It is tricky writing about your own father’s work, to avoid bias and try to be objective. My dad has his studio at the bottom of our garden, and so I am always very aware of the presence of his work, but rarely do I get to see pieces before they are exhibited in their finished state.
A few days ago, friends, family and art enthusiasts gathered at England & Co Gallery on Westbourne Grove for the private view of Chris Kenny’s most recent work. It is always intriguing to watch an artist’s work evolve, and this show illustrates Kenny’s progression perhaps more than ever before.
He studied Art History at the prestigious Courtauld Institute, and started his creative career very much as a painter, with a symbolic interest in chairs and trees, and patterns and symmetry in natural things. His work began to move into more museological territory and soon he was carefully constructing boxes of precisely selected and arranged things. Seemingly random items that Kenny recognised a special quality in, artifacts to which Kenny attached labels according to his imaginative associations.
In the current show pieces of this kind predominate, stunning clean white boxes house swarms of cut out faces from photographs, or phrases from books, or segments of maps - things plucked from their familiar environment and made into something new. A collection of dissections, sentences with lost meanings and portraits of forgotten people are given a new lease of life in Kenny’s unusual creations. Clean measured pictures that are mesmerising aesthetically but also hold so many strands of meaning. The story boxes are a perfect example of this, odd phrases are assembled in a brilliantly funny order to form a short narrative, every time you look you can discover something new, visual or intellectual. And that’s the point, you can take away from it what you like, a new perspective, a funny anecdote, a quote full of wisdom, or just the pleasure of looking at something so still and beautiful.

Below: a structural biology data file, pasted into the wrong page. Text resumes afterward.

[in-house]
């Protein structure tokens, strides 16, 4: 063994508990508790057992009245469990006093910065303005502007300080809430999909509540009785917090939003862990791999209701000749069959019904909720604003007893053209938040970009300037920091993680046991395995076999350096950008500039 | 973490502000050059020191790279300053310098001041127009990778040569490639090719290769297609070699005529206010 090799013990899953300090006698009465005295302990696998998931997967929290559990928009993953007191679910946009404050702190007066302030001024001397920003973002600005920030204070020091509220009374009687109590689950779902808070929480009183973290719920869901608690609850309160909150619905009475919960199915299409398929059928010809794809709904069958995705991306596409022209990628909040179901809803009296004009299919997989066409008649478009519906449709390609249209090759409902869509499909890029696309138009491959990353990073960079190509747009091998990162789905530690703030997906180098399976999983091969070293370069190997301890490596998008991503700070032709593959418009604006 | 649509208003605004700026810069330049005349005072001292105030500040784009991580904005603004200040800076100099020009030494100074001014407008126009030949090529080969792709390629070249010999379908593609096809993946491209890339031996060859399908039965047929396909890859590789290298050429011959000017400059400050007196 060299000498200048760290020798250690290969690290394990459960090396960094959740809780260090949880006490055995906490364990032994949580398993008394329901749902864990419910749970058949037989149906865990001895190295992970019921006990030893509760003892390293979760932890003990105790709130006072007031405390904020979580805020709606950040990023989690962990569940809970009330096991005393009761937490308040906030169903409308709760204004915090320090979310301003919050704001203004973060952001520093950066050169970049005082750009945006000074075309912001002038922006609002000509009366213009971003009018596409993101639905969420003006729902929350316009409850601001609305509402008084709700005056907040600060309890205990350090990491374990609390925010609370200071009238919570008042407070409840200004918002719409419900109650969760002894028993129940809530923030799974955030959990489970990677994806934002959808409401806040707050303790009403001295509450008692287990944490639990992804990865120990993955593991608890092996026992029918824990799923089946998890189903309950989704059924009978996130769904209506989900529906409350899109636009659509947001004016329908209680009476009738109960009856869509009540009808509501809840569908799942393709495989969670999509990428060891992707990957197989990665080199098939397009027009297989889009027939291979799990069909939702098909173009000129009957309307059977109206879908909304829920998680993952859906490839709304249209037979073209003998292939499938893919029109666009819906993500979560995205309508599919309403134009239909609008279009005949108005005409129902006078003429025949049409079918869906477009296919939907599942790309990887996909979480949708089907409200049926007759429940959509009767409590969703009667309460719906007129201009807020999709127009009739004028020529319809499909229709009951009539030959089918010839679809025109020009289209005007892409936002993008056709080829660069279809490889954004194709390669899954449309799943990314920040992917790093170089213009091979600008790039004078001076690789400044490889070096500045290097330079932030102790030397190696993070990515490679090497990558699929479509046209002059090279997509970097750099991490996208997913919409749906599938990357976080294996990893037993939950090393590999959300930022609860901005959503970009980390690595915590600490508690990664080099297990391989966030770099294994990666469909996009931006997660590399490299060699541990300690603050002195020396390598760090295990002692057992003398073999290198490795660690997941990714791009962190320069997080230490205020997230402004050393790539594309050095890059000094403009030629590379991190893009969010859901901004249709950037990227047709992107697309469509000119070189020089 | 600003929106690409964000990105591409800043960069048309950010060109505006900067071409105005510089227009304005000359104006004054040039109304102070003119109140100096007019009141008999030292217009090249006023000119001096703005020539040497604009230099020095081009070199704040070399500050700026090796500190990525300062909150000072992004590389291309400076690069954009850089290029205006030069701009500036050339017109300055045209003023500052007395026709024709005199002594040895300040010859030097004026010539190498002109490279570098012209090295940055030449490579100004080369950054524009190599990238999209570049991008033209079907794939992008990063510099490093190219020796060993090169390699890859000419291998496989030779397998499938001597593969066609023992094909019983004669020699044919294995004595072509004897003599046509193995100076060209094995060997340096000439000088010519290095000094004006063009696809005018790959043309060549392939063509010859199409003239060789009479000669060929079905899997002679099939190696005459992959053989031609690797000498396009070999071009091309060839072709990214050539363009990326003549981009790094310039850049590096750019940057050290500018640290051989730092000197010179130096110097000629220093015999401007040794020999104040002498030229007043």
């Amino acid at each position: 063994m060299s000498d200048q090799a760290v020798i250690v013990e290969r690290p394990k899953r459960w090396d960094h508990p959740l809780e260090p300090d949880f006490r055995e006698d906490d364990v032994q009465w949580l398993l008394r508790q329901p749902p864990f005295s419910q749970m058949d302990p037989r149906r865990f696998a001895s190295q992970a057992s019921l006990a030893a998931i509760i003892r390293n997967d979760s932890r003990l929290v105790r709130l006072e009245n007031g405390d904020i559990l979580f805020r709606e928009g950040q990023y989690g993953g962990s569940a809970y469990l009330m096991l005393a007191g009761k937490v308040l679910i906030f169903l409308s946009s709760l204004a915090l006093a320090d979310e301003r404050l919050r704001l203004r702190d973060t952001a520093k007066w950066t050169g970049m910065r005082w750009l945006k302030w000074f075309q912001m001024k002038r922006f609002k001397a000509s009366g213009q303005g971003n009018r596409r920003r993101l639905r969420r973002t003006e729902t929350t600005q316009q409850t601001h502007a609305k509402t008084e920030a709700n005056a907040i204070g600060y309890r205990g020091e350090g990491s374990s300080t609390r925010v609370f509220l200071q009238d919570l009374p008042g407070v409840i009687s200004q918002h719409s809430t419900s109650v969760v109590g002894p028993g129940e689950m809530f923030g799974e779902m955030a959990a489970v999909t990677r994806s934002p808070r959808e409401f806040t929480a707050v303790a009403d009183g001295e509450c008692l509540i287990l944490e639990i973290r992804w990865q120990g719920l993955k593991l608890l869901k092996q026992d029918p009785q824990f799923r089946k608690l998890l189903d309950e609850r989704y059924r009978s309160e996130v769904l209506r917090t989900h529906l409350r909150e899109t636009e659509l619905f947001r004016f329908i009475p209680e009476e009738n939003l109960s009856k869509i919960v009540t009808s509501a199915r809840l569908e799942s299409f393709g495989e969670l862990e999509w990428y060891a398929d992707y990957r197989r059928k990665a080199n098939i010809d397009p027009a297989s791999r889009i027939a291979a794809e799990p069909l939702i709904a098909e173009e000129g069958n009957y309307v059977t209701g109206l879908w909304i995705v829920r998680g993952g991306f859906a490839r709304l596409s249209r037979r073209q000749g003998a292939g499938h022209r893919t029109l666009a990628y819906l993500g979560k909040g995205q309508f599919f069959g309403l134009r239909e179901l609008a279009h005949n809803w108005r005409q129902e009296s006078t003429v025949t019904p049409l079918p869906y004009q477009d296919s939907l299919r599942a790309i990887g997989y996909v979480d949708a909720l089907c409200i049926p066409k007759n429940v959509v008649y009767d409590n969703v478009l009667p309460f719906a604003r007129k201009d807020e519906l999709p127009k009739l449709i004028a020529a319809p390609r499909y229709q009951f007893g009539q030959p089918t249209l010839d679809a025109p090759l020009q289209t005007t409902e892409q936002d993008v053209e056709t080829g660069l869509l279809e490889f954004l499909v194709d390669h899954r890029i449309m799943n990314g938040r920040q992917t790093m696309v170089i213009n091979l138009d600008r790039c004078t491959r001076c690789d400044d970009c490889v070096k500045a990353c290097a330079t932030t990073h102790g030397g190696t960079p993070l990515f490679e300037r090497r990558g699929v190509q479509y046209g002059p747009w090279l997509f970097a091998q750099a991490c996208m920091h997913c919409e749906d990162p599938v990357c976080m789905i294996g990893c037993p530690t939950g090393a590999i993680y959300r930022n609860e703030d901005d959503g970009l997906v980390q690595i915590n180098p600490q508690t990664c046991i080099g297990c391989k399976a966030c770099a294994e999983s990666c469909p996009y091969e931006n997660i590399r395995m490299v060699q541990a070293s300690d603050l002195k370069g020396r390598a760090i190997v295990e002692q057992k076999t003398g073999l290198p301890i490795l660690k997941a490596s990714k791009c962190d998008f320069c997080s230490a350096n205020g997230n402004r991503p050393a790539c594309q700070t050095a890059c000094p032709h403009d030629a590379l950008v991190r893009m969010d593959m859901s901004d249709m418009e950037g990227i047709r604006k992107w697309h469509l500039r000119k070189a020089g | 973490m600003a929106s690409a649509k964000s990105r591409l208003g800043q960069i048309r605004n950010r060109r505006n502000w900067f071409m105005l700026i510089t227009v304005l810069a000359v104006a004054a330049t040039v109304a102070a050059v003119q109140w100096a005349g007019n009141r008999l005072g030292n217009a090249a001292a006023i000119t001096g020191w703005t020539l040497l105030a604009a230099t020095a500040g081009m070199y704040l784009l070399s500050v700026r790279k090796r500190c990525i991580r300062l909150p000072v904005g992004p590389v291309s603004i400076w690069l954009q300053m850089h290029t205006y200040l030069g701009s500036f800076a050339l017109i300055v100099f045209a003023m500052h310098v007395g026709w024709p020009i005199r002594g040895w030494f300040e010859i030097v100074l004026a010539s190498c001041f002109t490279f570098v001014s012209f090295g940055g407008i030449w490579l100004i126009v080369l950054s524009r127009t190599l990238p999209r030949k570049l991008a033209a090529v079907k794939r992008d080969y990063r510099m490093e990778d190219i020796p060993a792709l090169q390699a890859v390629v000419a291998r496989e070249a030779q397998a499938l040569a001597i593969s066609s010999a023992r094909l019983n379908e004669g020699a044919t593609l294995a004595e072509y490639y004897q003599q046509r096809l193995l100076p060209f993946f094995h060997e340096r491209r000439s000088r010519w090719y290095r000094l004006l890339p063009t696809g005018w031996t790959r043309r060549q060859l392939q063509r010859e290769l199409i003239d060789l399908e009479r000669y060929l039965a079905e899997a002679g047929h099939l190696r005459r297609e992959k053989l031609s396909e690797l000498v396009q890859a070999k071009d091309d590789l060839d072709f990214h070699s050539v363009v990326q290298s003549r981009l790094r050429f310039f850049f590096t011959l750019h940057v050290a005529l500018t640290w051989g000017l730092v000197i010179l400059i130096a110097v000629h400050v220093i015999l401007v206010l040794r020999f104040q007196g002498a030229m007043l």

Interestingly, Kenny begins to hark back to his painting days with a group of new works, of cut bright paper, out of which a statement is cut. They are still carefully considered but have a more painterly quality, a striking balance of colour and design. They are gloriously refreshing, and would add a touch of wacky beauty to any room. Declarations read “Hazard” or “Are You Awake?” - they are stylish, and, dare I say it, even a little bit pop-arty.
And then there are the sheds, adorable little buildings constructed from found wood, each with its own character and charm. Again letters are cut out, incisions reveal a quote “Nulla in Mundo Pax” (There is no peace in this world), but it seems there is peace in the refuge of these tiny shelters. They sit neat in line across the back wall of the gallery, immaculately hung - an unforgettable presence in the exhibition.
This collection of Chris Kenny’s works is more daring, and more thrilling than has been seen previously. With Kenny’s unique pieces increasingly being shipped off to be exhibited internationally, this is a rare opportunity to see his newest collection in its full glory. A display that will simultaneously sooth and scream at you.
Exhibition continues until 9 July, see more information here.